But she wasn’t a human. She was a cat. And as such there were only two options.
Growing up, I would tease her in one of two ways. When she was little, in fact, too little to be from her mother, I used to call her Little Baby Notallowed because she would find her way into dangerous or damaging situations. This nickname lasted well into our college years, but faded over time as she mellowed out, as did I. The other way I would tease her would be to ask, in a mocking voice, ‘when she was going to grow up?’ ‘When was she going to be all big like the rest of us?’ ‘When was she going to be people?’
I’m angry. I’m angry at everybody. I know how stupid it is to be angry and yet I couldn’t help busting my fists against a shower wall just angry at everybody, from those who really hate to the people who genuinely try to help. Except I don’t want any help. I’m a miserable fuck-up and if I can’t take care of my own life when its so dreadfully simple compared to the problems other people have, then how in fuck’s sake am I supposed to have someone dependent on me.
So I called off work today. I didn’t say why I was calling off work because some would make it a fucking competition. ‘Oh, your cat died? Big deal, my grandfather died.’ Yeah. Except it’s not a competition. And if it was it would be a pretty morbid one.
You want to know what happens when you die? You die cold and alone. Even if you’re in a warm place in the arms of the only person you truly love and they give you something that lets you drift peacefully off to heavenly slumber… you die cold… and you die alone. Because the only person in your head at that final moment it you. And your body temperature drops almost right away. You die. Cold. And alone.
And she was my best friend. Yeah. So it’s lame that my best friend was a cat. But you know what’s even more pathetic? The reason that she was my best friend. Because around that damned cat I didn’t have to be anybody but myself. She knew everything about me from the noises I make when I wake up to all the lies and secrets that everyone has so that their social persona is slightly different than the one inside their head. I didn’t need that buffer, I guess in part because cats can’t talk, or because, intellectually, we all know that she’s still a dumb animal, or perhaps I sincerely didn’t care if I was embarrassed or lost face, because we were so close. She knew what I was feeling often before I did, when I needed consoling, and I tried to do my best to reciprocate. Somehow, we understood each other on variant levels of reality that shouldn’t seem possible. And it was the most meaningful relationship I’ve ever had with anyone. Which is sad.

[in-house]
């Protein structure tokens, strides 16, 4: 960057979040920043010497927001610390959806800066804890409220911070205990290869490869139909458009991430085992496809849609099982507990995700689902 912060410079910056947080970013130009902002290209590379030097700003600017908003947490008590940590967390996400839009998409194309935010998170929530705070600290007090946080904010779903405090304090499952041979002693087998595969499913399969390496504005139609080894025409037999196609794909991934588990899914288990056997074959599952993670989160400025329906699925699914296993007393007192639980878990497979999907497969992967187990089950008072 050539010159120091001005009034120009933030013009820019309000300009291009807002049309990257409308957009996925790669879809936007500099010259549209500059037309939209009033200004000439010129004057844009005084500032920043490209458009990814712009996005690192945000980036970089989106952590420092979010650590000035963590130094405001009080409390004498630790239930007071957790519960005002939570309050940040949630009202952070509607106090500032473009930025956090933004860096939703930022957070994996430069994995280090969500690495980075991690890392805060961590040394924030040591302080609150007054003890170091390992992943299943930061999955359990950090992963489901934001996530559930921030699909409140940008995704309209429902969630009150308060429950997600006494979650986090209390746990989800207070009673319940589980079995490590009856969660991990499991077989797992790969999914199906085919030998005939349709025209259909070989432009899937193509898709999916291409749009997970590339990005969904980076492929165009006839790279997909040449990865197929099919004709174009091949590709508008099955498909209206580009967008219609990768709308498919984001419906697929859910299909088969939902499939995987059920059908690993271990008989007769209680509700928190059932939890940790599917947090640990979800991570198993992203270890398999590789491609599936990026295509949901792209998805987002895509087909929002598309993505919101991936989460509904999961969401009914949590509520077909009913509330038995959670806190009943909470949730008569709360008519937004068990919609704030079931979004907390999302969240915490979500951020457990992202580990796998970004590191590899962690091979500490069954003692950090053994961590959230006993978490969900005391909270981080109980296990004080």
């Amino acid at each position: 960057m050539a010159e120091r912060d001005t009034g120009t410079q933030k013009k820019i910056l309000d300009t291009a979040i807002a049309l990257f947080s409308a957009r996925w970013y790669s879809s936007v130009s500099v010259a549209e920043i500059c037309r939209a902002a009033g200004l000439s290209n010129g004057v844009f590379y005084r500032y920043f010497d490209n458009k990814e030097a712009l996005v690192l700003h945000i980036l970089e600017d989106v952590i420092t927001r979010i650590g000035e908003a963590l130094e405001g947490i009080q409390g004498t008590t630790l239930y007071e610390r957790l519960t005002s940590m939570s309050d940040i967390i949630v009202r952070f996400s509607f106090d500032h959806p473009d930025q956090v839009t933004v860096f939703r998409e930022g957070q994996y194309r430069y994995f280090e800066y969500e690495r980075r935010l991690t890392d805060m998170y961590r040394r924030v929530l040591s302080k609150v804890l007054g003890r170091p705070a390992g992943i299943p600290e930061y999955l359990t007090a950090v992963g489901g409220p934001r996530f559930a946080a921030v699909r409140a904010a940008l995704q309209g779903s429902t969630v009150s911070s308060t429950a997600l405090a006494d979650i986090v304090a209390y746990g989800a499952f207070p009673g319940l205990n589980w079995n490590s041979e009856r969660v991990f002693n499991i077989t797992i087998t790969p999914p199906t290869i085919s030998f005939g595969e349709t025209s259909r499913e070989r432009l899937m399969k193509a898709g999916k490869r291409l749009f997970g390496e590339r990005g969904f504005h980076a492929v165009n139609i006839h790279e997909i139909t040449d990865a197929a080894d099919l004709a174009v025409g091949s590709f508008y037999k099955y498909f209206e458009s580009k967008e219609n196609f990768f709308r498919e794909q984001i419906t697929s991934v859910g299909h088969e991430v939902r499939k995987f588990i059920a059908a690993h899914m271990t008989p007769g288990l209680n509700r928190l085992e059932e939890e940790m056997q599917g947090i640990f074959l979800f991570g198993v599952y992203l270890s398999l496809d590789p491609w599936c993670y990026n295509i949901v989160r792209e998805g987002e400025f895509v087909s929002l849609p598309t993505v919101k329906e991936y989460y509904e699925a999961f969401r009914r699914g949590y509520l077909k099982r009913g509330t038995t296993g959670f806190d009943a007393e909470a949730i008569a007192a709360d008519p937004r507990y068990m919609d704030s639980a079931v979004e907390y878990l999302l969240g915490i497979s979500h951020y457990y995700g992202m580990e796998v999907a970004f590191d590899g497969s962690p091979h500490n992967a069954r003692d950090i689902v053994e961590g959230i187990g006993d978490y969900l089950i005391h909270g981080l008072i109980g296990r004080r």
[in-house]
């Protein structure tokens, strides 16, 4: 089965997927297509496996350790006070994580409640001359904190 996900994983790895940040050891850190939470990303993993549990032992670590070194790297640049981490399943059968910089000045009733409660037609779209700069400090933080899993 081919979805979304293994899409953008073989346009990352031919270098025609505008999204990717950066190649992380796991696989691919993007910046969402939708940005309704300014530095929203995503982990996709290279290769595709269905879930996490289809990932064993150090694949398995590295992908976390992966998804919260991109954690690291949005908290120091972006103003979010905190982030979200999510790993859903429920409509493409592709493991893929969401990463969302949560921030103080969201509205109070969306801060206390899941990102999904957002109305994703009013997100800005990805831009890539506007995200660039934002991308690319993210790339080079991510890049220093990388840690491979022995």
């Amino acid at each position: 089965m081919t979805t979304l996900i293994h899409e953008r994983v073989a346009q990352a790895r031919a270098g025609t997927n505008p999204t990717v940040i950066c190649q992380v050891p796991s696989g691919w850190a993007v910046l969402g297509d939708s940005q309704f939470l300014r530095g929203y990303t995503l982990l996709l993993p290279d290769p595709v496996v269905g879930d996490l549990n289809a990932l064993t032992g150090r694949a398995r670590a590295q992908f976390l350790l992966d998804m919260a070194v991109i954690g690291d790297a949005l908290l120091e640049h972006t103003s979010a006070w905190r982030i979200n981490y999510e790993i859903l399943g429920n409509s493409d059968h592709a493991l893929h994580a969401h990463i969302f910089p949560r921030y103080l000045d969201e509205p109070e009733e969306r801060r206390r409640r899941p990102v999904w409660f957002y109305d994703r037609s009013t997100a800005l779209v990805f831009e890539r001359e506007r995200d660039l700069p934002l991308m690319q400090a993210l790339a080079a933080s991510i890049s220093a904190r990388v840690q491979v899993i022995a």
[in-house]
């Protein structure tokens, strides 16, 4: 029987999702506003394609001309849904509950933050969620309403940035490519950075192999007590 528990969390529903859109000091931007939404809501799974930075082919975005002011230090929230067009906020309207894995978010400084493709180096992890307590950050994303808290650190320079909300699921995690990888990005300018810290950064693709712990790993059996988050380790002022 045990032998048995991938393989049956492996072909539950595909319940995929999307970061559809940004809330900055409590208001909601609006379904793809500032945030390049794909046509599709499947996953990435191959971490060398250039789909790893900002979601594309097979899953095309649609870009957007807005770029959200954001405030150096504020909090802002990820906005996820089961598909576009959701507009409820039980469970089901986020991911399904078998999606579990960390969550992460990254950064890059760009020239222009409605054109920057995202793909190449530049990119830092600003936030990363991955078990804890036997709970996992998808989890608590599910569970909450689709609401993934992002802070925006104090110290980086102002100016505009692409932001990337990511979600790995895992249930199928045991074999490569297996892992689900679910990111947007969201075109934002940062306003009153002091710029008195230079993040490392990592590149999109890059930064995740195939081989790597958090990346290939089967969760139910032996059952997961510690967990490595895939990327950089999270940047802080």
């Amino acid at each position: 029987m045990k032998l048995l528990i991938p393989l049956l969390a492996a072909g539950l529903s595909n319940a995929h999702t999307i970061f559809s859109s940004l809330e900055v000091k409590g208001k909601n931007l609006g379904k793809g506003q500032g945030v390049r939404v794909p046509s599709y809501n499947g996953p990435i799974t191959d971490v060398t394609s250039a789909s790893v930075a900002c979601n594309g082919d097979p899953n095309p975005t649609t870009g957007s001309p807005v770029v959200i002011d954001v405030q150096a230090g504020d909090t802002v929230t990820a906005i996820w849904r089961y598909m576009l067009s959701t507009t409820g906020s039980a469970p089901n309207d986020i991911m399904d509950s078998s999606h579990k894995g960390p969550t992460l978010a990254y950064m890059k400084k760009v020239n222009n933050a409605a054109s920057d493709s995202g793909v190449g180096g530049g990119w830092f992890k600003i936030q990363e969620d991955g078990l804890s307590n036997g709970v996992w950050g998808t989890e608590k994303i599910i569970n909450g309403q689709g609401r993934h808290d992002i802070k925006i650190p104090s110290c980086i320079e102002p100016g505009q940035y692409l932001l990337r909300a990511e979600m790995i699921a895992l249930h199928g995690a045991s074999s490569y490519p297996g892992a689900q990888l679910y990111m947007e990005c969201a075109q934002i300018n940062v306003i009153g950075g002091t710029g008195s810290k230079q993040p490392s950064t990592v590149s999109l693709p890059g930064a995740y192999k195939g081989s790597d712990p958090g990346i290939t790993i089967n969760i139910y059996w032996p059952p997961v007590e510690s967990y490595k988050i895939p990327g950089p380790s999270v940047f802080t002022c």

It was my job to protect her from the physical fears of the world; burglars, prowlers, and big mean dogs. It was her job to protect me from real or imagined spiritual harm; ghouls, boogeymen, and night terrors. Nitwit leftover fears from childhood, I’m sure, but in the course of our friendship I can honestly recount all of my nightmares on the fingers of one hand. And we all have those fears. We all have them buried back in our subconscious and, real or imagined, need someone to uphold the law. Well she did her job. And I failed in mine.
As I held her and stroked her fur, behind her ears and under her chin because she was always more like a puppy than a cat in those respects, I sang ‘Take it Easy’ by the Eagles because it was the only song I could think to. And when I couldn’t sing it any longer I whistled it. And then I told her that ‘she was finally done growing up.’ ‘She was all big now.’ ‘She was one of the big persons.’ And in a funny way, it’s true. She’s the same now as every human being ever ends up.
Then I said to no one in particular, “I’ll have what she’s having.”